A Day in the Life: Supporting Cashew Producers in Benin
The BeninCajù program is working to make Benin’s cashew sector more productive, competitive, sustainable, and inclusive. Today, we’re sharing a behind-the-scenes look at the daily activities of a TechnoServe gender and access to finance specialist who works on this program.
Ella Wama is a gender and access to agricultural financing specialist for the BeninCajù program, which aims to build a productive, sustainable, and efficient cashew sector that provides better incomes for 50,000 farmers — 40% of whom are women.
Ella joined TechnoServe in July 2018 and is responsible for integrating gender activities in the BeninCajù program. Based in Cotonou, Benin, she travels frequently throughout the country as part of her activities and conducts regular gender training sessions. Ella is passionate about achieving gender equality and works daily to ensure that rural women’s talents and voices are recognized.
A day in the life of Ella Wama
6:00 a.m. My working day always starts with cooking (making porridge and sandwiches) for my two boys. My girls study outside Benin.
7:30 to 8:30 a.m. I live on the outskirts of Cotonou. Every morning, I’m stuck in traffic for about 45 minutes before reaching the office. Once I arrive at TechnoServe’s office in the heart of Cotonou, I start my working day by checking my emails. Once I catch up on emails, I will do any necessary administrative tasks before heading out to the field.
9:00 a.m. I usually leave Cotonou around 9 a.m. When I’m out of the office, I often travel up to 250 miles from Cotonou to various locations, according to my work plan.
11:00 a.m. [This day] I arrive in Bohicon, a city in southern Benin. Here, I visit Fludor’s cashew processing plant to see the working conditions of women employed in cashew nut processing. Nearly all of the employees in these plants are women. My objective today is to work with the managers to ensure that good working conditions are maintained or improved.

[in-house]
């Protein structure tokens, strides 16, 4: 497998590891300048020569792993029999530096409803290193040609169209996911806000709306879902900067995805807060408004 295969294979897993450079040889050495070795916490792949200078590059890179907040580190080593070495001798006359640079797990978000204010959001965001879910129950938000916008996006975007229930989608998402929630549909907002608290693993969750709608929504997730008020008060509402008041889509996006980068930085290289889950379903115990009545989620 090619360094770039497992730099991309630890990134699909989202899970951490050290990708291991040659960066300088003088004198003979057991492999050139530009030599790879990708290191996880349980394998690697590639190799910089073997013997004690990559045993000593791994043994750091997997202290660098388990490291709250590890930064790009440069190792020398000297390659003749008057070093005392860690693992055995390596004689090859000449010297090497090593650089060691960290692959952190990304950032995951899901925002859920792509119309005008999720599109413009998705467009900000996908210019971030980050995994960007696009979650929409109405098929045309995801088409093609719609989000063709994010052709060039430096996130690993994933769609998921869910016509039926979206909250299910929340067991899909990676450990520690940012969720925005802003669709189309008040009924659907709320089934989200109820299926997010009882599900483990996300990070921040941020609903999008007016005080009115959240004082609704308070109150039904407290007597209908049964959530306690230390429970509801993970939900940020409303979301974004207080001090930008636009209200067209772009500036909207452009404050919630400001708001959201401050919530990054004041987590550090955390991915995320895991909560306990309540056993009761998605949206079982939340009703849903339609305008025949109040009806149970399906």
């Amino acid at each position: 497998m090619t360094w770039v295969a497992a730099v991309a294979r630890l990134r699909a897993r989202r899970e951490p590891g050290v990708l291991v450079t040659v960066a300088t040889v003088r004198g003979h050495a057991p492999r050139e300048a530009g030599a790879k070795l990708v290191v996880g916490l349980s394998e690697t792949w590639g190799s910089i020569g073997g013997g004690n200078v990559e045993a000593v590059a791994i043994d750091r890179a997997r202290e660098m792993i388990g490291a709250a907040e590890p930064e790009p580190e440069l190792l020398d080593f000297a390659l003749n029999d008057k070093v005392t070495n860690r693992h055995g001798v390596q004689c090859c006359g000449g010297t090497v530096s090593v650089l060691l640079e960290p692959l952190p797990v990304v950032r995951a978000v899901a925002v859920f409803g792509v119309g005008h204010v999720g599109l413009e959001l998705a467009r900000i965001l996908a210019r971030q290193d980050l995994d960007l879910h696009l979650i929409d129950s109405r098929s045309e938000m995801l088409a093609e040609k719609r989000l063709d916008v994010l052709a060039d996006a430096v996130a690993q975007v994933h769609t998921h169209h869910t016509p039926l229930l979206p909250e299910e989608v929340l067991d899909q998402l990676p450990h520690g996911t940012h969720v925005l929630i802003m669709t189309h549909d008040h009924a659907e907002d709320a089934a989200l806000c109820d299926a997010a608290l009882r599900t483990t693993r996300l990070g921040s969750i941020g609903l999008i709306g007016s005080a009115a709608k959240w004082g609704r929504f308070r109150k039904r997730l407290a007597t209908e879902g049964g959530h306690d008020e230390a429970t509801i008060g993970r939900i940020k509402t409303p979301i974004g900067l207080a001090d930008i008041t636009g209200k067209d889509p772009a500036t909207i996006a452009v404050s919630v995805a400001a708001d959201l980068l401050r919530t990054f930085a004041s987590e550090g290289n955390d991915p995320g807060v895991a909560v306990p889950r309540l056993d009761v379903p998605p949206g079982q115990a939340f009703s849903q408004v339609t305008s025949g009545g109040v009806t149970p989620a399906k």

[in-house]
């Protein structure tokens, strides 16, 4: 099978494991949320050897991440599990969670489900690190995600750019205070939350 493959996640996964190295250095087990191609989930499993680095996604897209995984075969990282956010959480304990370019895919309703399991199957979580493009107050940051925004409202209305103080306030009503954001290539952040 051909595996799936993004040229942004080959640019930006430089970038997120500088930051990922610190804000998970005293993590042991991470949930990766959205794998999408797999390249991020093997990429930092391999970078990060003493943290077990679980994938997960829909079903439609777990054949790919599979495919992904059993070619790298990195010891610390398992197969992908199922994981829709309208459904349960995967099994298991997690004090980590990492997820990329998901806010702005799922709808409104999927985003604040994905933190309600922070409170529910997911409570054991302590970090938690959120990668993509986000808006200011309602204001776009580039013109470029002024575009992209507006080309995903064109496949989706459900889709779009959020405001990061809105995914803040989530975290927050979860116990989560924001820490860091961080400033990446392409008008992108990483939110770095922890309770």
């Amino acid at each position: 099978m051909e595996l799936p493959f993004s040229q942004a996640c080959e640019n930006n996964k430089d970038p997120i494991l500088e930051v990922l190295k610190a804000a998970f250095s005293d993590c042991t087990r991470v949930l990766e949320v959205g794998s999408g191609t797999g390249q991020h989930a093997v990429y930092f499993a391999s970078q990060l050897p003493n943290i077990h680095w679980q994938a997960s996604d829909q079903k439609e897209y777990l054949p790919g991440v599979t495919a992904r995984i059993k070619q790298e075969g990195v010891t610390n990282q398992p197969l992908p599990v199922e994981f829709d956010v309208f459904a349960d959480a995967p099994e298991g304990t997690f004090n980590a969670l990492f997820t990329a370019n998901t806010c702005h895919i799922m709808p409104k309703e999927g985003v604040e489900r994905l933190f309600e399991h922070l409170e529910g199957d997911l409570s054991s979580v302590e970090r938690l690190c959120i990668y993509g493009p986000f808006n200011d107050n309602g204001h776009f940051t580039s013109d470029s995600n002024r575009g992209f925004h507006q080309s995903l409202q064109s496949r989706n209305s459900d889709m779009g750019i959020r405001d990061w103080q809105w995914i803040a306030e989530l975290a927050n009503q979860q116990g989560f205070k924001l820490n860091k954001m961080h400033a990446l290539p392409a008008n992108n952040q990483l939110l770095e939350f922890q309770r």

1:00 p.m. I take a quick break for lunch. When traveling, I prefer to snack on bread for lunch. However, my favorite dish is pounded yam with peanut sauce!
2:00 p.m. A few hours later, I leave and head to the village of Goro for a quick visit to the Community of Savings and Internal Credit (CECI), which is holding its weekly meeting. The CECI is a powerful tool for the financial inclusion and empowerment of rural women. My time here helps ensure that the group — even though it is autonomous — continues to follow best practices.
3:00 p.m. I arrive in Parakou, where I visit TechnoServe’s regional office and talk to the person coordinating the gender focal points of the BeninCajù program. We are getting ready for a gender training session with agricultural advisors, heads of agricultural cooperatives, and private service providers who supervise women’s groups. I’m always excited to start a new gender training session. Today, I make sure the invitations are written and sent out to the approximately 30 participants.
4:00 to 6:30 p.m. My last task of the day is to conduct a training on gender awareness and mainstreaming, which always starts with fun exercises that aim to break down existing gender prejudices. This training is directed at agricultural advisors and managers of cashew producer cooperatives. During the training, I share practical exercises that help participants learn actions they can take to improve gender relations in their daily lives.
6:30 p.m. After I wrap up my training, I return home to spend time with my family. At the end of the day, I feel happy to know that thanks to these trainings, we will be able to move closer to gender equality in Benin.